Same.
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On 8/9/2019 9:16 AM, DerbyDad03 wrote:

Hummm I must be doing it wrong with my 15 + year old brushes. ;~) I only use 2 containers. I don't pour the clear off of the setteled paint. I simply don't dip the brush that deep. Then I put a little spirits in a clean empty can and do the final rinse. That material goes into the first jar when done. Then soap and water to finish the job off.

I get by with out a spinner but wish I could find one.

You know how the brushes get harder and stiffer near the ferrel? Paint naturally wicks up the bristles to the handle, especially when you have the brush pointed UP. The spinner helps to sling the paint/cleaning agent out of that area, much easier than slinging the brush.
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On Friday, August 9, 2019 at 10:51:41 AM UTC-4, Leon wrote:

And yet we've both survived without one. ;-)
My fear (probably unfounded and based on absolutely no experience) is that the spinner will deform the brush, mainly on the outer bristles. Then I'll be pulling out the scissor and giving it a haircut. If it spreads out the rest of the bristles, the brush is cooked.
Like I said: probably unfounded and based on absolutely no experience.
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On 8/9/2019 10:22 AM, DerbyDad03 wrote:

Absolutely. BUT about 20 years ago a friend and I got into painting rental property and a few regular homes, we probably painted the interiors of 20+ houses. He had a spinner and it was wonderful, and then he lost it. That was not a happy day.

No it does not spin very fast, you bend the bristles more with normal use and or cleaning.

Its a tool you have to see and or experience. Like a Domino. LOL
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On Friday, August 9, 2019 at 12:07:35 PM UTC-4, Leon wrote:

Well, Jack posted this, so they're not very hard to find.
https://tinyurl.com/y29mebhe
The full link if you'd prefer:
https://www.homedepot.com/p/Project-Select-Brush-and-Roller-Cleaner-HD-6006/202564315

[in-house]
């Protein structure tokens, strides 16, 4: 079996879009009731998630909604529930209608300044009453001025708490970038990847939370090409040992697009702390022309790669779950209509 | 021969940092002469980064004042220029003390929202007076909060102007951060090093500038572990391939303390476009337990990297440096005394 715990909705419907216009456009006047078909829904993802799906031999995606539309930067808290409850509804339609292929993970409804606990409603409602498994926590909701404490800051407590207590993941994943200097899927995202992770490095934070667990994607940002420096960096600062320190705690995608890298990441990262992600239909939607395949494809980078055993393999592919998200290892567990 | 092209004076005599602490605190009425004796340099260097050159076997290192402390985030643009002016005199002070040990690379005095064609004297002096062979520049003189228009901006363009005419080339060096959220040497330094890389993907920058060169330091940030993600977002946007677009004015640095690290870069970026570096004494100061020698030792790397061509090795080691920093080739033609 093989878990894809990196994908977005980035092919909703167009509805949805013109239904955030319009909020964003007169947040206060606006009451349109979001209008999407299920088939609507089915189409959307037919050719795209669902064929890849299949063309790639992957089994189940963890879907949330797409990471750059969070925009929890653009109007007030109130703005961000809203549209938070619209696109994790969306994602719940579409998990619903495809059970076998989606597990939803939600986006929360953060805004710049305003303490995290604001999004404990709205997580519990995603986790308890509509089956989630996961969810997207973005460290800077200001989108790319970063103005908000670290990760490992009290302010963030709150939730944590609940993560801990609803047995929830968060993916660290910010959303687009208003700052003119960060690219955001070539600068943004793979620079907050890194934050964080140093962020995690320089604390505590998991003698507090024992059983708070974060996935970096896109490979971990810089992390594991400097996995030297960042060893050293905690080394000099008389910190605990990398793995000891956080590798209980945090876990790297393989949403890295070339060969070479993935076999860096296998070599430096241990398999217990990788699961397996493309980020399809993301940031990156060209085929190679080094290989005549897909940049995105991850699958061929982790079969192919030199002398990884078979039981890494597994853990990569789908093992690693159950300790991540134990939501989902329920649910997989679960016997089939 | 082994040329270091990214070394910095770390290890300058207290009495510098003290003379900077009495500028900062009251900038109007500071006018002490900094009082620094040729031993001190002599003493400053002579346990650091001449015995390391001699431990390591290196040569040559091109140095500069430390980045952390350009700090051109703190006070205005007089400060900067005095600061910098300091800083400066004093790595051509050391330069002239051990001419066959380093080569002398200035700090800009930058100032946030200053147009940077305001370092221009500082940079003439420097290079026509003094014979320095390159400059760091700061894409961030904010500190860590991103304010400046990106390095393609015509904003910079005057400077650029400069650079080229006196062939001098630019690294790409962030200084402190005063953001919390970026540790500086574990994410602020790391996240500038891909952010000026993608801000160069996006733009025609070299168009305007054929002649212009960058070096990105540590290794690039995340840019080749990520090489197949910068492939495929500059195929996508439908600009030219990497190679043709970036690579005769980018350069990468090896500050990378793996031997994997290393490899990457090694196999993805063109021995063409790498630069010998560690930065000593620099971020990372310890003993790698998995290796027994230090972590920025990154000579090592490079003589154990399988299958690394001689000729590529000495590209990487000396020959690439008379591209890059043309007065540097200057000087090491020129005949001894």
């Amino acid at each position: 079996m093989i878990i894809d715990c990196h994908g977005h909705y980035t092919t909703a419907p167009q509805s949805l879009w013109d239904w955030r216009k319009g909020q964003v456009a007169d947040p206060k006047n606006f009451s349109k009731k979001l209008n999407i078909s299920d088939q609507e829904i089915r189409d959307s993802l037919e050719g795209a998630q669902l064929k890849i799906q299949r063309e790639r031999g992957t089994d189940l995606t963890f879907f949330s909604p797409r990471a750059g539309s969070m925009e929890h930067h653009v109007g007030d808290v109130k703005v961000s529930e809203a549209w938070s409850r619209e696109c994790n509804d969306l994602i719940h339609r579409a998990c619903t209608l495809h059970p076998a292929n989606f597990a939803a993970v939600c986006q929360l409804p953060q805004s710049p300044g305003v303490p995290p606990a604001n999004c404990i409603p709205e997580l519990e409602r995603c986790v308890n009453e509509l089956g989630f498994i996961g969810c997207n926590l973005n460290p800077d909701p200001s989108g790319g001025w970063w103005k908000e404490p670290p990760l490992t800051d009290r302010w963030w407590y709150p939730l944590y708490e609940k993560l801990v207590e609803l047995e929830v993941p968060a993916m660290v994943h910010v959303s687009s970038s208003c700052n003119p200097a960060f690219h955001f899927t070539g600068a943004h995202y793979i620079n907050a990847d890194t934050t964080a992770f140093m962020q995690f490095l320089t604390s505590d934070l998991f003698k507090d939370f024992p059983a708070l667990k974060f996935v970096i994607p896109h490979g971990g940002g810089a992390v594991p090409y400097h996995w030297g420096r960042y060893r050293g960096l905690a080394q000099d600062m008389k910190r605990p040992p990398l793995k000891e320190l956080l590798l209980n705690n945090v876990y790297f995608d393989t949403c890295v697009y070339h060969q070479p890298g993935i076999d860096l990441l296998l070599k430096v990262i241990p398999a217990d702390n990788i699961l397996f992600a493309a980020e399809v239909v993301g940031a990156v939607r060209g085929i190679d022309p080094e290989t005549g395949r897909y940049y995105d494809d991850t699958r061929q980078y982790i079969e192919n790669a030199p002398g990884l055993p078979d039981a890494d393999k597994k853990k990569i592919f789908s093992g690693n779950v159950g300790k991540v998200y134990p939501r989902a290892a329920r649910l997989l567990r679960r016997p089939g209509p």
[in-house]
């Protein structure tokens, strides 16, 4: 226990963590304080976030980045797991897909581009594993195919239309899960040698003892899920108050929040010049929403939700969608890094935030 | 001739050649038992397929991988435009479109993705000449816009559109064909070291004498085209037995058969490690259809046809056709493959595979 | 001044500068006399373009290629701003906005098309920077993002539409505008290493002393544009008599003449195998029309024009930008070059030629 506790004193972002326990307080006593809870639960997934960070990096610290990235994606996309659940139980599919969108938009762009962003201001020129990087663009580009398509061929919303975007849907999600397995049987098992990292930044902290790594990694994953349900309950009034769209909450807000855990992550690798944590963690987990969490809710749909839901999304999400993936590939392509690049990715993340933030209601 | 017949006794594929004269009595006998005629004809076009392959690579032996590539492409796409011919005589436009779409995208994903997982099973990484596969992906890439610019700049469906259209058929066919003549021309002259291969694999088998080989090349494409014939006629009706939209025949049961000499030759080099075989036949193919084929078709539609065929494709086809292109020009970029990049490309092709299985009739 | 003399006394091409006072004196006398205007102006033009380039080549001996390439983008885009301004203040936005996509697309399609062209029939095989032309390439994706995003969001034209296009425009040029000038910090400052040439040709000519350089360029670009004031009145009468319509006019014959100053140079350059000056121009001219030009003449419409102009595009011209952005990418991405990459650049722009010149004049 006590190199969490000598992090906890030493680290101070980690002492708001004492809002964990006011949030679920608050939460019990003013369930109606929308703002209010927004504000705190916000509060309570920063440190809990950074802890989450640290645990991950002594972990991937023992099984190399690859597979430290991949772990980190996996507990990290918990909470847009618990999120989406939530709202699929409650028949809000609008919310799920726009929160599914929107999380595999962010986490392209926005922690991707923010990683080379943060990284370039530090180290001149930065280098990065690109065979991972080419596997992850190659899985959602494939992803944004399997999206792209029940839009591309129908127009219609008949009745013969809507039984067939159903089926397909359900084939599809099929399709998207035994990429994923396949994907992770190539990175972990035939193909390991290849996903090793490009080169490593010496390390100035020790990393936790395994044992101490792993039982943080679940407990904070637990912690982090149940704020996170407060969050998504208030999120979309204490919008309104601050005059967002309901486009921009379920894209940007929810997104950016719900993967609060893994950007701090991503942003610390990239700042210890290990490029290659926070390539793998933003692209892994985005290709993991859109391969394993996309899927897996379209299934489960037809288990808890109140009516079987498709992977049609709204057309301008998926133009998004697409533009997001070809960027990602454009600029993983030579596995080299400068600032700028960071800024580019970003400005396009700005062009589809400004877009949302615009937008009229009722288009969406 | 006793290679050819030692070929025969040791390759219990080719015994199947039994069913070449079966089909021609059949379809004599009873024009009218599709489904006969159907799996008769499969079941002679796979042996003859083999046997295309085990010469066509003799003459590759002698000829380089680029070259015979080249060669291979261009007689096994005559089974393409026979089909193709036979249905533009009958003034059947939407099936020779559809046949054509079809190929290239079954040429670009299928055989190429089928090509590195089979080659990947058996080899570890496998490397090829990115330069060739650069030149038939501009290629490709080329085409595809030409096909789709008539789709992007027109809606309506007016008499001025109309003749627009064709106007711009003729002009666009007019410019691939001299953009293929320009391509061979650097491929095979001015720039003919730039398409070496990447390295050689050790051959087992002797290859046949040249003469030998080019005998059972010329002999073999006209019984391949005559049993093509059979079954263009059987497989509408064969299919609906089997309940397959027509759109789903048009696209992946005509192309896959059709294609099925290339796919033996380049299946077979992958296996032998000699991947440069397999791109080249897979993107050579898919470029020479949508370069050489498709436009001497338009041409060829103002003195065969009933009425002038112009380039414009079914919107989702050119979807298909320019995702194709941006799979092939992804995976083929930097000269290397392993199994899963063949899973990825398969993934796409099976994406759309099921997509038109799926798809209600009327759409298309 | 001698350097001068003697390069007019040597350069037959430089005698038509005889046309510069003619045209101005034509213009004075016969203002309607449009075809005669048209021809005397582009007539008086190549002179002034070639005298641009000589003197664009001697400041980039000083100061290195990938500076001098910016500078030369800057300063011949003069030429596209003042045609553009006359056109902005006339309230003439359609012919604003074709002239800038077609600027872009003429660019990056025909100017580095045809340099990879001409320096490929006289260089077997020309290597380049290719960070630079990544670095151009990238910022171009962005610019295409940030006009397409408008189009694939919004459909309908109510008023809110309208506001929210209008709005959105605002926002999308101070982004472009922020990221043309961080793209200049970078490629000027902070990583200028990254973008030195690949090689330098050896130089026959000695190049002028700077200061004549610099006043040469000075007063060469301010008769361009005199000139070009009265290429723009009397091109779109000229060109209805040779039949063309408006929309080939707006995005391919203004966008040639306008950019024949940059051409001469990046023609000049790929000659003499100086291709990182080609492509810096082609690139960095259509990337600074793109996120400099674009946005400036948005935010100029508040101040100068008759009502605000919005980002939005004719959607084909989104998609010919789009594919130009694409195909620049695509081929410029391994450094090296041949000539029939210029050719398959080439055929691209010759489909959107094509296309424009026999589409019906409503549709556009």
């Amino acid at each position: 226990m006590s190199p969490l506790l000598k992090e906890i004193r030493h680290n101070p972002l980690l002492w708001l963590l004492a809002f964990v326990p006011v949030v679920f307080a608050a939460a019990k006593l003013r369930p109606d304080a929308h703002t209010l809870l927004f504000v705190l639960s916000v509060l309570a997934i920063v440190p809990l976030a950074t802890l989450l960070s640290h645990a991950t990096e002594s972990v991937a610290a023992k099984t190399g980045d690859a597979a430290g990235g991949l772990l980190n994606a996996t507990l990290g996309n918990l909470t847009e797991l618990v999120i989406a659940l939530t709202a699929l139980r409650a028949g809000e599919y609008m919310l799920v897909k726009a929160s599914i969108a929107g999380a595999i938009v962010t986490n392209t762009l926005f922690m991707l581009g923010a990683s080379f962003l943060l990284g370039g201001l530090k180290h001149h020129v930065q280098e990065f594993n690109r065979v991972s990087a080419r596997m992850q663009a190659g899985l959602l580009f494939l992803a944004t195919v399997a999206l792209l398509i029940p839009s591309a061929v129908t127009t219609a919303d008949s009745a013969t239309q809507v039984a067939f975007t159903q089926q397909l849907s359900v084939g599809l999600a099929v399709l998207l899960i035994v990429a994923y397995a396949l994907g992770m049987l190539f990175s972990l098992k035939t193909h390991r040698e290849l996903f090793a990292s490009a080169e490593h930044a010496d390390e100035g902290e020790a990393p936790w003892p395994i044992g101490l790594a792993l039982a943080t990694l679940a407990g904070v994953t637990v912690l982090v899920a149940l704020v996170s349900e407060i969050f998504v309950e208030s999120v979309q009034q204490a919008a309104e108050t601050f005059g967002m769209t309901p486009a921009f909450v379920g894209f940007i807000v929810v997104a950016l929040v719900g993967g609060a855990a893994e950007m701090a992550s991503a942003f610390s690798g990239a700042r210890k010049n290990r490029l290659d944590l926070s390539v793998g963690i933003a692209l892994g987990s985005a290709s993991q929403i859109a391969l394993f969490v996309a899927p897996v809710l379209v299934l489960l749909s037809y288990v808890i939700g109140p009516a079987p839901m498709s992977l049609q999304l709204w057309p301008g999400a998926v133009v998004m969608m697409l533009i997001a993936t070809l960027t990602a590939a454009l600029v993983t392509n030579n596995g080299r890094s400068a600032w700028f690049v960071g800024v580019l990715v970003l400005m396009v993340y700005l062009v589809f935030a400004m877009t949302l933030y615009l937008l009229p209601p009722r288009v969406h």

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On 8/9/2019 12:45 PM, DerbyDad03 wrote:

Except every time I wanted to buy one they were out. ;~)
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On 8/9/2019 5:29 PM, Leon wrote:

...

The Purdy one is only a buck or two more (online) and built much more stoutly...
--



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On 8/9/2019 6:39 PM, dpb wrote:

HD is $10, Purdy on Amazon is $25. I got mine before HD or the internet existed, and the only maintenance it ever needs is a spray of wd40 or Bostik Top Cote on the screw mechanism. One would think the $25 Purdy was better built, but you can never tell just by price, just an indicator. If the Purdy is as good as mine, it would last Leon several lifetimes...
--
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On 8/10/2019 10:43 AM, Jack wrote:

Is this the one you have Jack? :~)
(Amazon.com product link shortened)65454499&s=gateway&sr=8-6&th=1
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On 8/10/2019 12:29 PM, Leon wrote:

Close enough for Gov't work...
--
Jack
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On Friday, August 9, 2019 at 6:30:03 PM UTC-4, Leon wrote:

Amazon has 4 different brands. I could have one by Sunday if I order soon.
Want me to drop it off?
(Amazon.com product link shortened)
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I got mine at Lowes actually, work for roller sleeves too.
https://www.purdy.com/products/accessories/cleaning-tools/brush-roller-spinner/
Hope that helps.
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On 8/9/2019 10:51 AM, Leon wrote:

I got mine long before the internet. Saw a professional house painter use one and asked where he got it, then got one. With the internet, just do a search for paint spinner and you will find a bunch. That's how I got the link for Home Depot, but there were plenty of matches.
--
Jack
An ounce of application is worth a ton of abstraction.